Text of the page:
brain and behavior

aggressive behavior

Chicks brain and behavior (see new study below)
For links to these studies see "Pregnancy and Wireless Radiation Risks" on my EMR Safety website at


Social behavioral testing and brain magnetic resonance imaging in chicks exposed to mobile phone radiation during development

Zhou Z, Shan J, Zu J, Chen Z, Ma W, Li L, Xu J. Social behavioral testing and brain magnetic resonance imaging in chicks exposed to mobile phone radiation during development. BMC Neurosci. 2016 Jun 10;17(1):36. doi: 10.1186/s12868-016-0266-7.


BACKGROUND: The potential adverse effect of mobile phone radiation is currently an area of great concern in the field of public health. In the present study, we aimed to investigate the effect of mobile phone radiation (900 MHz radiofrequency) during hatching on postnatal social behaviors in chicks, as well as the effect on brain size and structural maturity estimated using 3.0 T magnetic resonance imaging. At day 4 of incubation, 76 normally developing chick embryos were divided into the control group (n = 39) and the radiation group (n = 37). Eggs in the radiation group were exposed to mobile phone radiation for 10 h each day from day 4 to 19 of incubation. Behavioral tests were performed 4 days after hatching. T2-weighted MR imaging and diffusion tensor imaging (DTI) were subsequently performed. The size of different brain subdivisions (telencephalon, optic lobe, brain stem, and cerebellum) and corresponding DTI parameters were measured. The Chi-square test and the student's t test were used for statistical analysis. P < 0.05 was considered statistically significant.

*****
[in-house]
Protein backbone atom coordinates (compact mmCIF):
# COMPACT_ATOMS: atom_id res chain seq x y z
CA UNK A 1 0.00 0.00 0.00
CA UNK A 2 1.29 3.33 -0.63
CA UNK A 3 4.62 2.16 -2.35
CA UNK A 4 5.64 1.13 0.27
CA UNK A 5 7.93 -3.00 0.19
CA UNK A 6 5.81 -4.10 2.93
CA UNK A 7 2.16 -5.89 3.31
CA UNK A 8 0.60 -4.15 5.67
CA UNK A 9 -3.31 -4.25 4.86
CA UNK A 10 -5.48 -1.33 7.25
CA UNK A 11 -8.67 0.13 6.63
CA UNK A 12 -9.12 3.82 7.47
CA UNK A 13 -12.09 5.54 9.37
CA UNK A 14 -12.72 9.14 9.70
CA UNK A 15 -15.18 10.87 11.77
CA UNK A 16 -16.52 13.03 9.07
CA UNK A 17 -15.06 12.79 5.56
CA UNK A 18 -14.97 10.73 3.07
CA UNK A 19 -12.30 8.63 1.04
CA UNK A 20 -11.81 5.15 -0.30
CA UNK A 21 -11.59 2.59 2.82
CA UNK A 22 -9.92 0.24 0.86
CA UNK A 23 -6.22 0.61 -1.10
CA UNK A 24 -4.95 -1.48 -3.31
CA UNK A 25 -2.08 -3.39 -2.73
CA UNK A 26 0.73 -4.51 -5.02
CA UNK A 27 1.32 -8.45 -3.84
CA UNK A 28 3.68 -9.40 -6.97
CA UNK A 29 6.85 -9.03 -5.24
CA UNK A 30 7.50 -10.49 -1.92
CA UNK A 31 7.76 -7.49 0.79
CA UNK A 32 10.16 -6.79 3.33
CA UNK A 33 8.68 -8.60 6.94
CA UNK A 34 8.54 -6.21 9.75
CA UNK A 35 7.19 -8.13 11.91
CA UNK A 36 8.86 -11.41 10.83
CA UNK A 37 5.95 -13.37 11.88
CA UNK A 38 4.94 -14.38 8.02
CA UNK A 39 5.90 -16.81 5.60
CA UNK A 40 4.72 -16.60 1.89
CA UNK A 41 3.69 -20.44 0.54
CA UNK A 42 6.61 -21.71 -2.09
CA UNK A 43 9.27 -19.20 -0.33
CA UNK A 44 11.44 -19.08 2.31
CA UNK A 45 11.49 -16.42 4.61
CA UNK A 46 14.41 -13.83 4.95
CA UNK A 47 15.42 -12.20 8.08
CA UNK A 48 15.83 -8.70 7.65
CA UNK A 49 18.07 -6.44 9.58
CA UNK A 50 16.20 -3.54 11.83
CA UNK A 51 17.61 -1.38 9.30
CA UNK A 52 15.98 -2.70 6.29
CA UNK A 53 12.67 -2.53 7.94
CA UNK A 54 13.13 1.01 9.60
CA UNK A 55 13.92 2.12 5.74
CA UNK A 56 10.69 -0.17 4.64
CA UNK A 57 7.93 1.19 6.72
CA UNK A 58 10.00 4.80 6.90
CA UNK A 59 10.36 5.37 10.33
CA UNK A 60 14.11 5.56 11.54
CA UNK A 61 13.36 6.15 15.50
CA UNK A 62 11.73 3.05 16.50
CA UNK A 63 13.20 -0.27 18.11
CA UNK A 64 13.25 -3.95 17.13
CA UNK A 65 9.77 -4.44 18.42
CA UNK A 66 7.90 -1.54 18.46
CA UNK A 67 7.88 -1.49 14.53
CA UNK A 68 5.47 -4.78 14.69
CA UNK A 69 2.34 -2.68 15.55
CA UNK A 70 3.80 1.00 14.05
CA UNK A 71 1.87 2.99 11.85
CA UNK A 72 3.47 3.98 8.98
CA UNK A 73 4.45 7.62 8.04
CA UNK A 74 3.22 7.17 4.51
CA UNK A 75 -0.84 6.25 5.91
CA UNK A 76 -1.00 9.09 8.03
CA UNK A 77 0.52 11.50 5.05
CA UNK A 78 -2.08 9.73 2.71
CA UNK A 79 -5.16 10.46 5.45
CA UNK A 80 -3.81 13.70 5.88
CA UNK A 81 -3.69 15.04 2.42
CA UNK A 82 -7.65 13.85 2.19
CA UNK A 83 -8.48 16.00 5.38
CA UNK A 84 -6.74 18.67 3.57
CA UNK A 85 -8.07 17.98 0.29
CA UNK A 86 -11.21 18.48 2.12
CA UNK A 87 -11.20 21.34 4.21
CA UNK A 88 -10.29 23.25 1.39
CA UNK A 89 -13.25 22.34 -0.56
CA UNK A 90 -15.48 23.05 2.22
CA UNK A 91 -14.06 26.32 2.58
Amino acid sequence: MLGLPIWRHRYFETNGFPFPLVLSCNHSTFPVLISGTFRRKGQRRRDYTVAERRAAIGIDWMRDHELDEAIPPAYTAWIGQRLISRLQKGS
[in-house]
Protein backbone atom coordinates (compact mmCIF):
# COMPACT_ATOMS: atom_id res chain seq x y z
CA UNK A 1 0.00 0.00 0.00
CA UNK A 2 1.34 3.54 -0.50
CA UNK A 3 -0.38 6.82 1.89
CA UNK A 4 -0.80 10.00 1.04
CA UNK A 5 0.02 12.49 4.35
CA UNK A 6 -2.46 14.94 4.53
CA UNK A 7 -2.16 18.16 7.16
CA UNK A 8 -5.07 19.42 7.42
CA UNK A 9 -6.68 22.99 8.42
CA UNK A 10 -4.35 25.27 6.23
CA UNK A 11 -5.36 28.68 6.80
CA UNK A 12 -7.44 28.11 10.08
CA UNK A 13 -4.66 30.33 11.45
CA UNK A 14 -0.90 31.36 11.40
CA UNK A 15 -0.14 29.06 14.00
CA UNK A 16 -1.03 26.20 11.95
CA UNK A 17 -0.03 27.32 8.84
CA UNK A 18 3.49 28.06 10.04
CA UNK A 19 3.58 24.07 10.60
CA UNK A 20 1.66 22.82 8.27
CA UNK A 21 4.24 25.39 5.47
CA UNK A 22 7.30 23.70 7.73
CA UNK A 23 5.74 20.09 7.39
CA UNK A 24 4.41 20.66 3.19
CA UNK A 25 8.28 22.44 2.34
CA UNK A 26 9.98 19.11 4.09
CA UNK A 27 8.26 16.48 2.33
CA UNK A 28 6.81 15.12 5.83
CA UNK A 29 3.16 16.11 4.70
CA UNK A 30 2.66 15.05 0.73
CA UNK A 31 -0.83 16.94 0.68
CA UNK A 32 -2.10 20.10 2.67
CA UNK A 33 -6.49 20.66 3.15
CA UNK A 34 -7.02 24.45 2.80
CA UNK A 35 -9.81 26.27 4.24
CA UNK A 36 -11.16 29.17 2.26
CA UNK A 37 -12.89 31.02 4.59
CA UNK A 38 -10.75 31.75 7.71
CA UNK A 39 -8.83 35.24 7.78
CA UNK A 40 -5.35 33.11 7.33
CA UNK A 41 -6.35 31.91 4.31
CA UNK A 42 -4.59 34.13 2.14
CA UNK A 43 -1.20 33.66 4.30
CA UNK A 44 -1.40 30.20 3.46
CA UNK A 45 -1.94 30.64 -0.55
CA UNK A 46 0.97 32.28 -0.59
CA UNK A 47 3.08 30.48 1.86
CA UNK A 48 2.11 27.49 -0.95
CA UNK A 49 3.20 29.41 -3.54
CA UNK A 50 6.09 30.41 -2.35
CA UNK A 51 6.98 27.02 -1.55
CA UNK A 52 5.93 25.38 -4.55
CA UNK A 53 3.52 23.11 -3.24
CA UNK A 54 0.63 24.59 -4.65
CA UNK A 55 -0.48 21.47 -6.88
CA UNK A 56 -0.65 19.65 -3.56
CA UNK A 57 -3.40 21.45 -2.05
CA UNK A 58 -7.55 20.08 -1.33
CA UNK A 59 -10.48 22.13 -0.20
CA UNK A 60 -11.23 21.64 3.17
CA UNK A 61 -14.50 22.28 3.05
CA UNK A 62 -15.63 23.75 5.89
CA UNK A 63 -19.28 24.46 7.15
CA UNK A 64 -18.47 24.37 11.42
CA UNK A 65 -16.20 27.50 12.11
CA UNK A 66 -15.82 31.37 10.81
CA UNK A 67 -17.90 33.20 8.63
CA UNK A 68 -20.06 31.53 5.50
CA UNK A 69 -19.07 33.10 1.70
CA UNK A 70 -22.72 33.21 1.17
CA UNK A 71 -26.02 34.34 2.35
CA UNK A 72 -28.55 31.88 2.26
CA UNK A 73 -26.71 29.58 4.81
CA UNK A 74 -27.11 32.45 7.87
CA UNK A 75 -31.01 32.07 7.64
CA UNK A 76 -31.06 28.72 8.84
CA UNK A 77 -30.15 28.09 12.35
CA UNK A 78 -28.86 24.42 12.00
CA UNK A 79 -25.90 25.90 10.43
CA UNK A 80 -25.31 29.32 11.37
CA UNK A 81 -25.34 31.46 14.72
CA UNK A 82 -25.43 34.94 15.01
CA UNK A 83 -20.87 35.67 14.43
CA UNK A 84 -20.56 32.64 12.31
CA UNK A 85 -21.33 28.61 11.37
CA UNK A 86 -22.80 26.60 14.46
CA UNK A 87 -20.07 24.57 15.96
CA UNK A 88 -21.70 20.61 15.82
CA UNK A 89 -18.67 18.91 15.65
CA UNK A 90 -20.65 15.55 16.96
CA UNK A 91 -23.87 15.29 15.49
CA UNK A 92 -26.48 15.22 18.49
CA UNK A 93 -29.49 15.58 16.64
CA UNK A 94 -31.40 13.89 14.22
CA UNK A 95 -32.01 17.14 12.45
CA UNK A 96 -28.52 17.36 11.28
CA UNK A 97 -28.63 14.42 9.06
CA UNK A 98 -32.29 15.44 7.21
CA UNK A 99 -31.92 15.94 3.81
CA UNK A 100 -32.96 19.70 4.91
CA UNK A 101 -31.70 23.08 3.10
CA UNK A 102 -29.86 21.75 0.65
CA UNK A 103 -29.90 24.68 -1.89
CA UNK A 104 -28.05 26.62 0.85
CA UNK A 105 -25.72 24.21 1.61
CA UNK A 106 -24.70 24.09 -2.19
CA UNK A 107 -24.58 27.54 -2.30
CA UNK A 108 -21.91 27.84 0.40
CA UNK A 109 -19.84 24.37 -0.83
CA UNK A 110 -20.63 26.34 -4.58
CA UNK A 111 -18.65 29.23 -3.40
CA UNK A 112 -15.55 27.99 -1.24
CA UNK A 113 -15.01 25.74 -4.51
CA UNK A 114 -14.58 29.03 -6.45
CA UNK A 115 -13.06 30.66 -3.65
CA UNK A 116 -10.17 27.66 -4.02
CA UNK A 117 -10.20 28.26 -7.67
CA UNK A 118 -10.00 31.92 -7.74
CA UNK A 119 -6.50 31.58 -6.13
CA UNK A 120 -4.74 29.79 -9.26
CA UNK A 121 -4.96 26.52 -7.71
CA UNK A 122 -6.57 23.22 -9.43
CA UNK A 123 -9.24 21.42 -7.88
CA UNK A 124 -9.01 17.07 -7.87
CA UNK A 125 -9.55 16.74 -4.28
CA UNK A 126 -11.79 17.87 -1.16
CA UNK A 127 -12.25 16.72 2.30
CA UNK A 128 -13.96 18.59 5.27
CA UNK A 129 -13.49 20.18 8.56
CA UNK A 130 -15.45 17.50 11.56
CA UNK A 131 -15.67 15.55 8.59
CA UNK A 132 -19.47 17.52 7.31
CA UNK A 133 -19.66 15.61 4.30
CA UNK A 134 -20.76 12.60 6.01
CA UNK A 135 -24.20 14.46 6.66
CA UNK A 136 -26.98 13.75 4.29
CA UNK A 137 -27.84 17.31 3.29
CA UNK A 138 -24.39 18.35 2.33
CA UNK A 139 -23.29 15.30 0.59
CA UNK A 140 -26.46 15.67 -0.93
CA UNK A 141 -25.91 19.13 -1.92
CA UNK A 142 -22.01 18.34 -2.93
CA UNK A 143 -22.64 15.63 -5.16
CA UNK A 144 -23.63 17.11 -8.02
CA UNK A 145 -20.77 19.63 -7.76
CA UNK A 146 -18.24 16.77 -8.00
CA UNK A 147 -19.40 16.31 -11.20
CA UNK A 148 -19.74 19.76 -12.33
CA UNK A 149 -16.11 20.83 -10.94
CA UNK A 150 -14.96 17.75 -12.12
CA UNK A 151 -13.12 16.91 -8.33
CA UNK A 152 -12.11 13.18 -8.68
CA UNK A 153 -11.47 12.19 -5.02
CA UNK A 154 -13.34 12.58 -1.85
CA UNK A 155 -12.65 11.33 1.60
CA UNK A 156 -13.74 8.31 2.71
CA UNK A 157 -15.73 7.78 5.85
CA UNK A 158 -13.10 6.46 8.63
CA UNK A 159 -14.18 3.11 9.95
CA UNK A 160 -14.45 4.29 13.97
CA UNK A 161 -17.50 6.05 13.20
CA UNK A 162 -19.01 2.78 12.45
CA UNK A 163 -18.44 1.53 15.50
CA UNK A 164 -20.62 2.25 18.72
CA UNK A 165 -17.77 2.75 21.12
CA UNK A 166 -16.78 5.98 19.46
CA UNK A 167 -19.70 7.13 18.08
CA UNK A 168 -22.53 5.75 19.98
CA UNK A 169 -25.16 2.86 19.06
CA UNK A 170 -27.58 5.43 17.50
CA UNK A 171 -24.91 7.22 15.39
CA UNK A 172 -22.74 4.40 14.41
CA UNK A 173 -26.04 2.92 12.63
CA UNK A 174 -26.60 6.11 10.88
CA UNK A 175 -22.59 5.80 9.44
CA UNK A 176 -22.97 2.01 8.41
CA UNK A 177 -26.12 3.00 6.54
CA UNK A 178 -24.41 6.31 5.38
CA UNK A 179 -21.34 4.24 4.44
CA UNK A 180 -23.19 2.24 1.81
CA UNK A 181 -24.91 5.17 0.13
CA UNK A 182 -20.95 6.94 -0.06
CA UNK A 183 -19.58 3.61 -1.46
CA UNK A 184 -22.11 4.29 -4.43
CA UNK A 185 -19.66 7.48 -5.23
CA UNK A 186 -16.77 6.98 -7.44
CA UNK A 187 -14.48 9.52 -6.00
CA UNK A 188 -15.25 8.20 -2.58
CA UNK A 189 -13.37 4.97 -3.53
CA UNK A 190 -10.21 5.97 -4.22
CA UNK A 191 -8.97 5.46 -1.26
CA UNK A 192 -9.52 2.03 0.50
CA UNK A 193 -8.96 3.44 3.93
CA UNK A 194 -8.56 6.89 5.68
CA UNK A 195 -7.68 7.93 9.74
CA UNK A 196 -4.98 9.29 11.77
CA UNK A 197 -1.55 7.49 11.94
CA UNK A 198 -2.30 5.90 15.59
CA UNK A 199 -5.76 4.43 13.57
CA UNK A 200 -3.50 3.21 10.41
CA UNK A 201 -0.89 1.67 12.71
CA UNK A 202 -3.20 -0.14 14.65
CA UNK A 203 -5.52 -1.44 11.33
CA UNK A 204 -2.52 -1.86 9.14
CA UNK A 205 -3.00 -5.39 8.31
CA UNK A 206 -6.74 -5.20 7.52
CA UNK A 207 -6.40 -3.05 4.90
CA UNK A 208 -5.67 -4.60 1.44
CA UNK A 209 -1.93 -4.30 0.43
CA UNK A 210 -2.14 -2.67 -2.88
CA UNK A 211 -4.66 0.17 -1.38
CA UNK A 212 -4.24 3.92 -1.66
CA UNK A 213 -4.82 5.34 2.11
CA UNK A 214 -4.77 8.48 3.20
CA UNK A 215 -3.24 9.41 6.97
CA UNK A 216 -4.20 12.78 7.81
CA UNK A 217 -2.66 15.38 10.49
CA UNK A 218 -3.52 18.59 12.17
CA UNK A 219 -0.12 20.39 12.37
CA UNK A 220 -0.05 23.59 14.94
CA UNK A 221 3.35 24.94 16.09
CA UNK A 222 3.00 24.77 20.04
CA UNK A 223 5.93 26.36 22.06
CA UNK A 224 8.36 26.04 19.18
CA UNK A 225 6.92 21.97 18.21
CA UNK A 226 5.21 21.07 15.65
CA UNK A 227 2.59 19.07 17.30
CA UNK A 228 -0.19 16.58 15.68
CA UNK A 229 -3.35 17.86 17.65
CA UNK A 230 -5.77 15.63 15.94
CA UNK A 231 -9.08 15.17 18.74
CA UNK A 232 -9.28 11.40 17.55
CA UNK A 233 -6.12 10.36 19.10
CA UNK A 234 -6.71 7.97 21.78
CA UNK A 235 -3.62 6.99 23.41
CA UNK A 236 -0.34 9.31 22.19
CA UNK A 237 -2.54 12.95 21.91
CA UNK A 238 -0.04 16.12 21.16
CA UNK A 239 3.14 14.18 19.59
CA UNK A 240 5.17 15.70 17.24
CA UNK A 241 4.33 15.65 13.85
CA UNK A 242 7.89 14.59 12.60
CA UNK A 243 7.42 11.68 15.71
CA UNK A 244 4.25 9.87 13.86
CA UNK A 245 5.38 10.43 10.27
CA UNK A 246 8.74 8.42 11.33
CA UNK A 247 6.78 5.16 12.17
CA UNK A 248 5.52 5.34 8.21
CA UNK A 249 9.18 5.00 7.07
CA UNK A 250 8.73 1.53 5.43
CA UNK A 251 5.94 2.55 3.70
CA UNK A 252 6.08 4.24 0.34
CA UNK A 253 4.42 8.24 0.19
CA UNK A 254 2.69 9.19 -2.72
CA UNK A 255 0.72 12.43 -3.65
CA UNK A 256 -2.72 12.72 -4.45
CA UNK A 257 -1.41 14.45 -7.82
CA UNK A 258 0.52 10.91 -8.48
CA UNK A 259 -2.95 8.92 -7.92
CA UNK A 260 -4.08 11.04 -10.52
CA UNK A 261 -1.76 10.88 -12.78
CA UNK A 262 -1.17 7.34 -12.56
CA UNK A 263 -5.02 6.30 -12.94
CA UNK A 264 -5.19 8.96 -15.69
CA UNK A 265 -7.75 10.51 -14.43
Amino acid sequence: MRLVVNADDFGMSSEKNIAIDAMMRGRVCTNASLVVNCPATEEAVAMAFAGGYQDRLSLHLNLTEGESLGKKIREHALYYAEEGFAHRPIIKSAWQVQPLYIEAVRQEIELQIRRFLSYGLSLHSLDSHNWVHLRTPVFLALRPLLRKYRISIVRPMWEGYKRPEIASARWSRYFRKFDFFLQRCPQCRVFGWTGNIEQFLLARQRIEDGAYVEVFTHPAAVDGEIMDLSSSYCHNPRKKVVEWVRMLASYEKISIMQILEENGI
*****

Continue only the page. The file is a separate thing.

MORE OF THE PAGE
RESULTS: Compared with controls, chicks in the radiation group showed significantly slower aggregation responses (14.87 ± 10.06 vs. 7.48 ± 4.31 s, respectively; P < 0.05), lower belongingness (23.71 ± 8.72 vs. 11.45 ± 6.53 s, respectively; P < 0.05), and weaker vocalization (53.23 ± 8.60 vs. 60.01 ± 10.45 dB/30 s, respectively; P < 0.05). No significant differences were found between the radiation and control group for brain size and structural maturity, except for cerebellum size, which was significantly smaller in the radiation group (28.40 ± 1.95 vs. 29.95 ± 1.41 cm(2), P < 0.05). The hatching and heteroplasia rates were also calculated and no significant difference was found between the two groups.